In the online, big data world, it’s important to be able to separate the wheat from the chaff. This is true when it comes to refining search results and culling a Twitter feed, and it’s true with photographs, too. Dhruv Batra’s latest innovation recently posted to arXiv.org takes advantage of all sorts of social and technological cues to figure out who really matters in an image. “We have the ability to look at a scene and, just by coding what people are doing, how people are looking at each other, we can get a sense of the important actors,” says Dhruv Batra, a professor of electrical and computer engineering and creator of the program, along with graduate student and lead designer Clint Solomon Mathialagan and Andrew Gallagher, an engineer at Google. Read more.
Newsweek profiles the Discovery Analytics Center’s EMBERS Project, which is funded by IARPA. EMBERS offers a glimpse into just how much “big data” has changed the game by magnifying the U.S. intelligence community’s ability to forecast—with phenomenal accuracy—human behavior on a global scale by scouring Twitter, YouTube, Wikipedia, Tumblr, Tor, Facebook and more. EMBERS is using algorithms and a variety of advanced tools to sort through dense and complex information for patterns in the chaos—patterns that frequently point to events before they happen, such as civil uprisings, disease outbreaks, humanitarian crises, mass migrations, protests, riots, political routs, even violence. Click here to read more.
An article in the Chronicle of Higher Education today highlights possibilities in interdisciplinary research between data analysts and humanities researchers. It showcases DAC’s Digging into Data project as a “model-in-progress for how data-driven analysis and close reading can enhance each other”. The research focuses on several questions: How did reporting on the Spanish flu spread in 1918? And how big a role did one influential person play in shaping how the outbreak was handled? Read More
Congratulations to DAC/CS PhD Student Sathappan Muthiah on receiving Deployed Application Award at IAAI (Conference on Innovative Applications of Artificial Intelligence) 2015 for his paper “Planned Protest Modeling in News and Social Media“. The CS department also recognized his work with a Pratt fellowship for Spring 2015 – Congratulations twice!
Chang-Tien Lu, associate director of DAC and associate professor of computer science has been awarded a $300,000 subcontract from the United States Army Research Office and United States Army Engineer Research and Development Center. He will use the grant to develop an automated tool to make sense of data captured in news articles, tweets, images, and audio and video streams.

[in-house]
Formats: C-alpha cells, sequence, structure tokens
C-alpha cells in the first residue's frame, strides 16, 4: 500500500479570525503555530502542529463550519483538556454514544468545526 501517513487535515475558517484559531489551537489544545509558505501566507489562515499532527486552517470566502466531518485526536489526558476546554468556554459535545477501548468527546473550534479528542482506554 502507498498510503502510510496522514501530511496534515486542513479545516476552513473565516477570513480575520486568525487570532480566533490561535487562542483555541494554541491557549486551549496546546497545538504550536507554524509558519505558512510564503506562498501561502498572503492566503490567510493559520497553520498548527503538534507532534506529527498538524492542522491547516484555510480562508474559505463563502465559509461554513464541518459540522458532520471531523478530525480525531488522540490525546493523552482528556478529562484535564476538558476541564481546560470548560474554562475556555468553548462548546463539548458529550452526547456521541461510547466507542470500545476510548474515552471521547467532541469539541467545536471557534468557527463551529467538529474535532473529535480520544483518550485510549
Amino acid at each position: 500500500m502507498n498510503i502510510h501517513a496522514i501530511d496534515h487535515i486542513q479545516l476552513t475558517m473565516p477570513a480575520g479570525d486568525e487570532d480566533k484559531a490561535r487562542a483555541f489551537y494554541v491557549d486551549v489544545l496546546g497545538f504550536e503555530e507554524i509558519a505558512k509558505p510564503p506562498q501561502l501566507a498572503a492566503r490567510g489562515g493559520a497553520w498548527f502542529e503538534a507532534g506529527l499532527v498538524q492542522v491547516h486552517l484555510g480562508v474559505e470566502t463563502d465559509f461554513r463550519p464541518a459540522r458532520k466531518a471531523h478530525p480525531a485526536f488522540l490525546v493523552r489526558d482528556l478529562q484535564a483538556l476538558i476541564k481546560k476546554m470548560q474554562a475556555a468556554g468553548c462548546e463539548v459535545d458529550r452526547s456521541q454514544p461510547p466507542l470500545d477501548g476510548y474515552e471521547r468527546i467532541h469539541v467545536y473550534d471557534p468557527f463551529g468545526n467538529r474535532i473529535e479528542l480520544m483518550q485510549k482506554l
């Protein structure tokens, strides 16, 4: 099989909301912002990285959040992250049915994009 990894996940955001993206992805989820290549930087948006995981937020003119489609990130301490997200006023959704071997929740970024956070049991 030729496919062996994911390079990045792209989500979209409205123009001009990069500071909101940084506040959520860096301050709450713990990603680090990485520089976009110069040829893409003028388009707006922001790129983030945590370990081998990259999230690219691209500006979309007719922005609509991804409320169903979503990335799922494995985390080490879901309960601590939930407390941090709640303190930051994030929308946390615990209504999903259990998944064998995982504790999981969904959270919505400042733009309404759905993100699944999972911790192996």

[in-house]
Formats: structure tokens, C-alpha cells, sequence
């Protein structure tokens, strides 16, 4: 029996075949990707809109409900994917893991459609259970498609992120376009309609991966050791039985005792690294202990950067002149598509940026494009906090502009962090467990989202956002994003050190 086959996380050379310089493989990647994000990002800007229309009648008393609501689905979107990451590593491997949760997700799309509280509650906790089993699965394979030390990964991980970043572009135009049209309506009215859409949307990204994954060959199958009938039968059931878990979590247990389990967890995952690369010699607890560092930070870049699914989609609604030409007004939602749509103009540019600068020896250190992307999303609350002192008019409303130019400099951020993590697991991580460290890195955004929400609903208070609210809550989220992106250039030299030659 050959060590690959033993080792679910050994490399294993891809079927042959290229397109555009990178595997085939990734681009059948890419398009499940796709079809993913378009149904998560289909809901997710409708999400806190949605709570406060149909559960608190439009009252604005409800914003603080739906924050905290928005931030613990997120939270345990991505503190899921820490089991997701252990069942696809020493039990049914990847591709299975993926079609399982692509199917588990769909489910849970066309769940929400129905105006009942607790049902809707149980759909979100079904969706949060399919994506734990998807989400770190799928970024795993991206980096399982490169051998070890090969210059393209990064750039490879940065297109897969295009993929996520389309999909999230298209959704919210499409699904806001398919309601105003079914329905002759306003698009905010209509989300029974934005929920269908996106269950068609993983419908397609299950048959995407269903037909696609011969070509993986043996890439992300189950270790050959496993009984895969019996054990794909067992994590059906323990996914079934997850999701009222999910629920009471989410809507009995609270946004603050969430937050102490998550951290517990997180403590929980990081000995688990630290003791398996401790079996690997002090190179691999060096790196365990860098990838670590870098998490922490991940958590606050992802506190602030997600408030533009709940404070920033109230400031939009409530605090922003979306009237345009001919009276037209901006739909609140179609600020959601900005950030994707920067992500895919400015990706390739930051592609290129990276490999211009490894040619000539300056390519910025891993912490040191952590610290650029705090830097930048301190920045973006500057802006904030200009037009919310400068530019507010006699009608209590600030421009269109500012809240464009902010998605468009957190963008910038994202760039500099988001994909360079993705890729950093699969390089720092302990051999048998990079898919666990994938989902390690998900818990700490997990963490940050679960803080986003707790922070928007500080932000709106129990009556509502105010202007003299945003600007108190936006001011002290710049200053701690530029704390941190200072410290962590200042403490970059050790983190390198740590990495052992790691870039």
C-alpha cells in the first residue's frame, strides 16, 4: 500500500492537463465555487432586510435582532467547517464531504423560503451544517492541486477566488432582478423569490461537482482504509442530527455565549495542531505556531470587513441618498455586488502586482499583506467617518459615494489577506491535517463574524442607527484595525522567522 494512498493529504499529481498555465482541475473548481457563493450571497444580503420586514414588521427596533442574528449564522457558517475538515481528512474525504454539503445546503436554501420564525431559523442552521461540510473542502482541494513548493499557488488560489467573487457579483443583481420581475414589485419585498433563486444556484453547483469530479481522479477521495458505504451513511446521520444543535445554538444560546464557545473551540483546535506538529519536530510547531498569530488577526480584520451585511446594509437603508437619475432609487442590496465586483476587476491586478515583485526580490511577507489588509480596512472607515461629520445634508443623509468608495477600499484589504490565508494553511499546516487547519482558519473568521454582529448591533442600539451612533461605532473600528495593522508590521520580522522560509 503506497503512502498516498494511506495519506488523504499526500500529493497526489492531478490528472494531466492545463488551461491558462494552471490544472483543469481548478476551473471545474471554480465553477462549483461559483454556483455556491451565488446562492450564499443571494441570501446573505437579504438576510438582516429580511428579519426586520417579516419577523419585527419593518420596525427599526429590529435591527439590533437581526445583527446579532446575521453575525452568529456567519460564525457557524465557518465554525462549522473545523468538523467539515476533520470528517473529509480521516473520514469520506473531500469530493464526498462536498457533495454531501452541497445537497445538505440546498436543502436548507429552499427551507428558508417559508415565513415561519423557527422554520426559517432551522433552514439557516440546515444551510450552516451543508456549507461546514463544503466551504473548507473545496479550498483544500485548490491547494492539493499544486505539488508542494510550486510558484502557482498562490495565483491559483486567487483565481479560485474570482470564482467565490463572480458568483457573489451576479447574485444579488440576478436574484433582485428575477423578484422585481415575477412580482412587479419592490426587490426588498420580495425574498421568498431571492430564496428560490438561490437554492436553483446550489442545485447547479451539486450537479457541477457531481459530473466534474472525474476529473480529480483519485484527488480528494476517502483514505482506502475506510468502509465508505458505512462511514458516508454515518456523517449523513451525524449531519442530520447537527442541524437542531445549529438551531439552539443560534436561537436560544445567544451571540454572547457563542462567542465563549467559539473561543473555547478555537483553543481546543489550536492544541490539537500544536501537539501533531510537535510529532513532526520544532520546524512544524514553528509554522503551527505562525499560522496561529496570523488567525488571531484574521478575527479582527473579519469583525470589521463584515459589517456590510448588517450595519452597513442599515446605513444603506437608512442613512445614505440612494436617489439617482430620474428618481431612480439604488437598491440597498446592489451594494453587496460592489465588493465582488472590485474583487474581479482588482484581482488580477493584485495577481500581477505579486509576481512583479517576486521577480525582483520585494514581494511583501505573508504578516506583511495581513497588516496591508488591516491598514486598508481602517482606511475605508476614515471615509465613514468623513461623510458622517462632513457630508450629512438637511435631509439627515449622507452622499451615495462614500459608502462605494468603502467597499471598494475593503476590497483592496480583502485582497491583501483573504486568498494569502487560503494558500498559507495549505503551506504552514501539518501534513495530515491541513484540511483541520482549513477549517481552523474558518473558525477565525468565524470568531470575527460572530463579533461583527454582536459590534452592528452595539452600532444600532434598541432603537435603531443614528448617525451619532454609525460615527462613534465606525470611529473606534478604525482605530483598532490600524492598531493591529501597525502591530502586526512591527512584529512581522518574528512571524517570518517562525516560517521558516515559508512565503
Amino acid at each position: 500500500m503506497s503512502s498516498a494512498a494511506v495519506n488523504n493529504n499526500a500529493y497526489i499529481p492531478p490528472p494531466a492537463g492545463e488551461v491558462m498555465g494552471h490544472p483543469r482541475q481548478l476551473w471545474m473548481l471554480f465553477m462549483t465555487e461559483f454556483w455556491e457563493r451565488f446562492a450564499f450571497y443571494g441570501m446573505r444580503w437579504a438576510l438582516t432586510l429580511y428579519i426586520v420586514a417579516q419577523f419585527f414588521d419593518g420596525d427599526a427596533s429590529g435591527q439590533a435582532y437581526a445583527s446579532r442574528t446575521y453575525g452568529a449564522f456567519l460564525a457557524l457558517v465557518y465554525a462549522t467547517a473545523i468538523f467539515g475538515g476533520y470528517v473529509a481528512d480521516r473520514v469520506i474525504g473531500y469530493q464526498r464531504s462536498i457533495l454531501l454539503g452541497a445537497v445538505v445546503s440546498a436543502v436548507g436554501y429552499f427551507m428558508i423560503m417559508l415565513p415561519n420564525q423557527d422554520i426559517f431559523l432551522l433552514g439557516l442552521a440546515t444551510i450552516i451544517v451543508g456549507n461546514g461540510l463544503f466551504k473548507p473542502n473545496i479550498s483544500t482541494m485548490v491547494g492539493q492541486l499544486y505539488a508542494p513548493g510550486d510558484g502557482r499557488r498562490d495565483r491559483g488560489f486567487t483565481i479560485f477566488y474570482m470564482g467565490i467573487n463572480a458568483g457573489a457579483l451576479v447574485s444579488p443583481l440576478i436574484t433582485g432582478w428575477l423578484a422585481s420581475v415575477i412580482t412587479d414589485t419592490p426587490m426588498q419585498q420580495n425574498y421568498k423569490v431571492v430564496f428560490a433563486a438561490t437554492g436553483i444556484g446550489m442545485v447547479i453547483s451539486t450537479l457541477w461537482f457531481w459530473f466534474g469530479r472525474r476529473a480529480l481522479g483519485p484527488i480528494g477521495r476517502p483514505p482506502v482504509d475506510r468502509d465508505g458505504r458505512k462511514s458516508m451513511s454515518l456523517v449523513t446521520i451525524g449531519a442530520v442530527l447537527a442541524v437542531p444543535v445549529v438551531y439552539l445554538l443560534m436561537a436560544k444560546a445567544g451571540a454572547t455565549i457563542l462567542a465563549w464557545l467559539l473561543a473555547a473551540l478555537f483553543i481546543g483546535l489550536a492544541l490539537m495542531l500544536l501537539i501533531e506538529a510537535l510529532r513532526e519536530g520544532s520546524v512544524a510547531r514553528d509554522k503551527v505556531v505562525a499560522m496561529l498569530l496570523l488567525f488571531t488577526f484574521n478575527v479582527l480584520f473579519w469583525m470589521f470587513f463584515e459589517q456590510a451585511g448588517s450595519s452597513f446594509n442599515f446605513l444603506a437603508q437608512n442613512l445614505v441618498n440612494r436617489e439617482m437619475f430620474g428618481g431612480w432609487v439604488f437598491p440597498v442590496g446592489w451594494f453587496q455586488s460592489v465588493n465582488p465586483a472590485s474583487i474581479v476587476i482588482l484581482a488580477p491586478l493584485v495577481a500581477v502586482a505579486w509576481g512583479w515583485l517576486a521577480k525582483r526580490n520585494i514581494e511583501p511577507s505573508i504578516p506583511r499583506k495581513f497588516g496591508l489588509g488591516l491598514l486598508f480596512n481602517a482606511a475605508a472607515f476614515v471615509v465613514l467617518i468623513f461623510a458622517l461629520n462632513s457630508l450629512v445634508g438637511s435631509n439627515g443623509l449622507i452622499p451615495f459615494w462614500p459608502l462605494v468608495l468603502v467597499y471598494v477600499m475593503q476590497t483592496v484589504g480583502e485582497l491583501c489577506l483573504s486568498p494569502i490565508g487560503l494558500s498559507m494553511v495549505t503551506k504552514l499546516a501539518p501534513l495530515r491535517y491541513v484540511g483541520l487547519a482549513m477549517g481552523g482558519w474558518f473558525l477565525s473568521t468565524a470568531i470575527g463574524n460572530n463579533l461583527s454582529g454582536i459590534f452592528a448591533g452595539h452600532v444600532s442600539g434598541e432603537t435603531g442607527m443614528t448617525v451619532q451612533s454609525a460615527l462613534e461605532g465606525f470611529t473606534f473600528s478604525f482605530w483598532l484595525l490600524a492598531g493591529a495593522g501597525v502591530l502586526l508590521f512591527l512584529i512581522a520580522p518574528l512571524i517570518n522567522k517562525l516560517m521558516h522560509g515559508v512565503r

Naren Ramarkishnan, director of DAC and professor of computer science along with Ing-Ray Chen, also a professor of computer science are co-principle investigators of the grant. They will help Lu oversee the projects research. To read more about grant click here.
As featured in the Big Data Journal: “Forecasting has long been a mystic art with techniques shrouded in mystery. Approaches from big data and machine learning are now revolutionizing the science of predictive analytics. The EMBERS system has been producing early warnings of civil unrest across Latin America for over two years. In February 2014, EMBERS forecast the occurrence and spread of student-led protests in Venezuela days in advance. For more information, please see the article by Doyle and colleagues in this issue of Big Data.” Read more
Devi Parikh, assistant professor in the department of electrical and computer engineering and DAC faculty member received close to $1 million “to teach machines to use ‘common sense’ in image analysis.” Parikh, who leads the Computer Vision Lab at Virginia Tech, is the recipient of the Allen Distinguished Investigator Award from the Paul G. Allen Family Foundation. She’s using the money to help computers “read” complex images with the use of cartoon clip art scenes. To read more about Devi’s grant click here.
Devi Parikh, an assistant professor in the Bradley Department of Electrical and Computer Engineering and DAC faculty member at Virginia Tech, has received an Allen Distinguished Investigator Award for close to $1 million from the Paul G. Allen Family Foundation to teach machines to use “common sense” in image analysis. Parikh uses cartoon scenes crafted from clip art to help computers “read” complex images. “Humans interpreting visual scenes can take advantage of basic knowledge about how objects typically interact, but computers,” Parikh said, “don’t have the same skill”.
Congratulations to Devi Parikh who has been named a 2014 Allen Distinguished Investigator! Devi’s work will impart common sense reasoning to computers to accomplish human-like visual recognition. She is in great company! Read More
Parang Saraf, a DAC/CS Ph.D. student in the National Capital Region, recently accepted the VAST Challenge 2014 Grand Challenge Award for Effective Analysis and Presentation in Paris, France. The VAST Challenge provides an opportunity for visual analytics researchers to test their innovative thoughts on approaching problems in a wide range of subject domains against realistic datasets and problem scenarios. The award was presented during the IEEE Vis Conference, where Saraf spoke for 30 minutes about the team’s solution to the challenge.